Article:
Wednesday, November 30, 2011


Chapter 8: Emphasize her education and turn it against her
[Go to beginning]

Karl Rove was distressed to find the GOP campaign office practically deserted. He shouted to the  only people in the office; two women talking at a corner desk, “Where is everybody?!”
The woman leaning against the desk shrugged. The woman seated at the desk stared at him with a puzzled expression on her heavily made-up face.
Rove turned away and snaked his way through the maze of desks to the chairman’s office. Jeananne Kangas, who was the acting chairperson of the Massachusetts GOP, was on the phone. She looked up, brushed a wave of rust-colored hair from her narrowed eyes, and recognizing Rove, motioned to a chair at the side of her desk.
From the content and tenor of her conversation, Rove figured she was addressing someone who was dissatisfied with how the process for electing the new chairperson was going. Jennifer Nassour’s unexpected resignation had raised some ugly divisions in the party.
Kangas hung up with a curt, “Well, that’s the way it is,” and turned to Rove. “I’m afraid I haven’t been able to raise Tim yet. He’s supposed to have been here fifteen minutes ago.”
Rove checked his watch. The meeting he’d set up with Kangas and her communications manager, Tim Buckley, had been for 2:15. Kangas probably wanted to pow-wow with Buckley before they had their sit down with Rove. “Well, that’s okay, Jean, gives me a chance to ask about who the new chair’s gonna be.”
“Bob Maginn, if I have any say,” Kangas responded.
“But McNamara’s thrown his hat in ring?” Rove said, making it a question instead of a statement.
“Yeah. He’s a favorite of the Mass Tea Party,” Kangas said, frowning.
“Well and good,” said Rove. “But Maginn gets you Mitt Romney.”
“Don’t I know it,” said Kangas. “You betting on Romney to get the nod?”
“It’s between him and Gingrich. Newt’s baggage may weigh him down, but this flip-flopping by Mitt is getting a lot of traction,” Rove said, checking his vibrating smart phone.
Kangas looked over Rove’s shoulder. “Ah, here’s Tim. Finally,” she said, as Buckley hurried into the office.
“Sorry I’m late. Traffic,” Buckley said, taking off his sport coat and hanging it over the back of the remaining chair. Buckley reached out to shake Rove’s hand. “Karl. How was your trip?”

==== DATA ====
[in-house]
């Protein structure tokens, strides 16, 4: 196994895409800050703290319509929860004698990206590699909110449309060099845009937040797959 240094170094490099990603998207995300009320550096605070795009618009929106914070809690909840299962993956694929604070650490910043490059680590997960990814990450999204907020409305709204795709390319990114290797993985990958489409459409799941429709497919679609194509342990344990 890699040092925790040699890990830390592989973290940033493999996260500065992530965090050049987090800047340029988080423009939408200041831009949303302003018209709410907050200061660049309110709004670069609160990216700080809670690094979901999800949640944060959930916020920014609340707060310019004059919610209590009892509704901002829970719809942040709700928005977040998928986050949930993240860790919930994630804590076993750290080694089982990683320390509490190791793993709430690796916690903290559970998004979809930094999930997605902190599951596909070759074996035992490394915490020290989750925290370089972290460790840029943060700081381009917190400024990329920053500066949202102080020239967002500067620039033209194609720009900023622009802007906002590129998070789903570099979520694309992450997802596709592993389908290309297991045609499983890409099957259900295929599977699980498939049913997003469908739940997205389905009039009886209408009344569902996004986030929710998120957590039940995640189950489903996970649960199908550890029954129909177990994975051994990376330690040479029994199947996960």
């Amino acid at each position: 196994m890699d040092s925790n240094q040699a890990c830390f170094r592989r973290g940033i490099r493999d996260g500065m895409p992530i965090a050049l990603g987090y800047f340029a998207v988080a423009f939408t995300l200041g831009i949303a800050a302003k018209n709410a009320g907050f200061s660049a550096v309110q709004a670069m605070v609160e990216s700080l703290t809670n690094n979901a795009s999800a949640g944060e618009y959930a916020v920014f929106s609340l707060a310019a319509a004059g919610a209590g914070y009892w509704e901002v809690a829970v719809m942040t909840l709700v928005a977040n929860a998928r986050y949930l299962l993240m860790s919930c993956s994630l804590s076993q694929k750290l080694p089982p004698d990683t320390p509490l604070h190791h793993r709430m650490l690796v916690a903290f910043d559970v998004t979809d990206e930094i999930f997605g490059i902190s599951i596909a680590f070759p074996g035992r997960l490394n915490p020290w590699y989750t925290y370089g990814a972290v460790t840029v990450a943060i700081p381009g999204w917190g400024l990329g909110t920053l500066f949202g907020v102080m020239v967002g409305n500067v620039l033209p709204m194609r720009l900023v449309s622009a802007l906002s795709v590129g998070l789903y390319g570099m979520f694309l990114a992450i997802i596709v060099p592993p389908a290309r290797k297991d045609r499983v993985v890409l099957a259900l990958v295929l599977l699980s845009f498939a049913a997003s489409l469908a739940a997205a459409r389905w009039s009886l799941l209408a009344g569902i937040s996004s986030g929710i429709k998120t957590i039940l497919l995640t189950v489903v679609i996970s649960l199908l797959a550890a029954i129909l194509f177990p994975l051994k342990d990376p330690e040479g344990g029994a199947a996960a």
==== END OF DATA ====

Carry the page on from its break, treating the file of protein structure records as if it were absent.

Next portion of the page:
Rove’s handshake was perfunctory. He wasn't big on hearty handshakes. “Fine,” he said.
Kangas said, “Karl wanted--”
Rove cut her off. “I want to talk about a more aggressive campaign against Warren,” he said.
“Well, we’re --,” Buckley said.
Rove talked over him. “I want more direct mailings, and I have a list of points I want included. I emailed them to you, Tim, on my way here.”
Buckley started to take out his smart phone.
“You can check later, Tim,” Kangas said.
“I’m sure you’ve seen the ad we’re running against Warren,” Rove said,
“Sure,” Kangas and Buckley said, simultaneously. “Great stuff,” Buckley said.
“Well, I want more ads focusing on her Harvard Law connection. Tie her directly to Obama. Emphasize her education and turn it against her. She’s elitist. Doesn’t understand the common working man. Or woman. That sort of thing,” Rove said.
Kangas was taking notes. Buckley was still thumbing his cell.
“Look, I know we feel confident about Brown keeping his seat, but the Democrats are going to throw a lot of money at this race. They think he’s vulnerable. I don’t want to take any chances,” Rove said.
“I hear you,” Buckley said.
Kangas gave Buckley a fish eye look. “We appreciate the input Karl,” Kangas said, with something less than conviction, and thought, Who the hell does he think he is?

Rove looked at Kangas and came to a decision. "I've gotta run," he said, and started for the door. "Oh, Tim, walk with me. Want to ask you something." Raising his hand, he said, "So long, Jean. Next time, huh?"

Once in the outer office Rove put his hand on Buckley's shoulder and guided out the front door. "Jean's a lawyer, isn't she," he said, making it a statement, rather than a question.

"Yeah, she is," said Buckley.

"She a little squirrely on things you might want to do?"

"Well...," said Buckley.

"I mean, say you wanted to direct mail something negative on Scott Brown, and make it look like it came from Warren's campaign? You know, something that questions his character, or family values. That sort of thing. Or say there was an implication that he avoided service in Iraq or Afghanistan because of his National Guard service?" Rove smiled at Buckley, who looked slightly ill.

Buckley just shook his head. He was thinking, Jesus Christ!, It was all he could do not to cross himself.
This is a work of fiction. Names, characters, places, and incidents are the product of the author’s imagination, or are used fictitiously, and any similarity to actual persons, living or dead, is entirely coincidental.

1 comment:

  1. According to The Atlantic Monthly, in the hard-fought 1996 race for a seat on the Alabama Supreme Court between Rove's client, Harold See, and the Democratic incumbent, Kenneth Ingram, Rove had flyers printed -- absent any trace of who was behind them -- viciously attacking See and his family. It was assumed the flyers came from Ingram’s campaign. The ploy worked, and See won the seat.


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